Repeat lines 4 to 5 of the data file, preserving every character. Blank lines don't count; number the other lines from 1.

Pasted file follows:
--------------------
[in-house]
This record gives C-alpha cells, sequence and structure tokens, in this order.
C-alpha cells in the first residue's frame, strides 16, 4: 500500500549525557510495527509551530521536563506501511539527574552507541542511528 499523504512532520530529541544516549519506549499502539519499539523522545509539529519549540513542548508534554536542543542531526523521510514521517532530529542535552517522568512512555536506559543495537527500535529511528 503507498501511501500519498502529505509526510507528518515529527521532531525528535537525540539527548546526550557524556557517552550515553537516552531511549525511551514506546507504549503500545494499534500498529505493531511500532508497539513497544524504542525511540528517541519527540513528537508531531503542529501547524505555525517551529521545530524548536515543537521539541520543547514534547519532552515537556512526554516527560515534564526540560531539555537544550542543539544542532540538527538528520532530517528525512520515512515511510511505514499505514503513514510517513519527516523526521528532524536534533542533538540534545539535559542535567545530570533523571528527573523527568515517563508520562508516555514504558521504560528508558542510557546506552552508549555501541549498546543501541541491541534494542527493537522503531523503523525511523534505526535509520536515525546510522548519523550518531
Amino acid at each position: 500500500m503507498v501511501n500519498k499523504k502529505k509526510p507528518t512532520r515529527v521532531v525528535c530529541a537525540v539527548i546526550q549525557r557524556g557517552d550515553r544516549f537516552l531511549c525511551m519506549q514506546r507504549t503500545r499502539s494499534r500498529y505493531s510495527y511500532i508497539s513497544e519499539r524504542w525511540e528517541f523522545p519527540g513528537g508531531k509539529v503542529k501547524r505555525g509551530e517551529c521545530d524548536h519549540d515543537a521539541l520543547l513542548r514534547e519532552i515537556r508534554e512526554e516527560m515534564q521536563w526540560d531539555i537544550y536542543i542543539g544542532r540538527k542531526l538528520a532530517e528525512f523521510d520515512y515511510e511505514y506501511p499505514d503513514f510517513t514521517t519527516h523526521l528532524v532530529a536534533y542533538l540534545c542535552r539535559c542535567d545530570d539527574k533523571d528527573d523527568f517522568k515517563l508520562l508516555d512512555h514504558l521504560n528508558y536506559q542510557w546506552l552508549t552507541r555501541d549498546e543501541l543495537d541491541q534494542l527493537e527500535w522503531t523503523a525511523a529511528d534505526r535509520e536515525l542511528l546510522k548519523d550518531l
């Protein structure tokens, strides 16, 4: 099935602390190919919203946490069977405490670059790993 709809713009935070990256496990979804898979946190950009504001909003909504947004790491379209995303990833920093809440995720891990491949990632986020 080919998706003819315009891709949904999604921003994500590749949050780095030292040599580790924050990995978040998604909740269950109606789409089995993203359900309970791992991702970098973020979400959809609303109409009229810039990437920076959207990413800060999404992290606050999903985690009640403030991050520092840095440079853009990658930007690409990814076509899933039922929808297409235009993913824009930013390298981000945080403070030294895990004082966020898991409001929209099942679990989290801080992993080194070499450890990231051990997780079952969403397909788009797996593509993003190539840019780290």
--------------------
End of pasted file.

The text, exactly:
Amino acid at each position: 500500500m503507498v501511501n500519498k499523504k502529505k509526510p507528518t512532520r515529527v521532531v525528535c530529541a537525540v539527548i546526550q549525557r557524556g557517552d550515553r544516549f537516552l531511549c525511551m519506549q514506546r507504549t503500545r499502539s494499534r500498529y505493531s510495527y511500532i508497539s513497544e519499539r524504542w525511540e528517541f523522545p519527540g513528537g508531531k509539529v503542529k501547524r505555525g509551530e517551529c521545530d524548536h519549540d515543537a521539541l520543547l513542548r514534547e519532552i515537556r508534554e512526554e516527560m515534564q521536563w526540560d531539555i537544550y536542543i542543539g544542532r540538527k542531526l538528520a532530517e528525512f523521510d520515512y515511510e511505514y506501511p499505514d503513514f510517513t514521517t519527516h523526521l528532524v532530529a536534533y542533538l540534545c542535552r539535559c542535567d545530570d539527574k533523571d528527573d523527568f517522568k515517563l508520562l508516555d512512555h514504558l521504560n528508558y536506559q542510557w546506552l552508549t552507541r555501541d549498546e543501541l543495537d541491541q534494542l527493537e527500535w522503531t523503523a525511523a529511528d534505526r535509520e536515525l542511528l546510522k548519523d550518531l
């Protein structure tokens, strides 16, 4: 099935602390190919919203946490069977405490670059790993 709809713009935070990256496990979804898979946190950009504001909003909504947004790491379209995303990833920093809440995720891990491949990632986020 080919998706003819315009891709949904999604921003994500590749949050780095030292040599580790924050990995978040998604909740269950109606789409089995993203359900309970791992991702970098973020979400959809609303109409009229810039990437920076959207990413800060999404992290606050999903985690009640403030991050520092840095440079853009990658930007690409990814076509899933039922929808297409235009993913824009930013390298981000945080403070030294895990004082966020898991409001929209099942679990989290801080992993080194070499450890990231051990997780079952969403397909788009797996593509993003190539840019780290």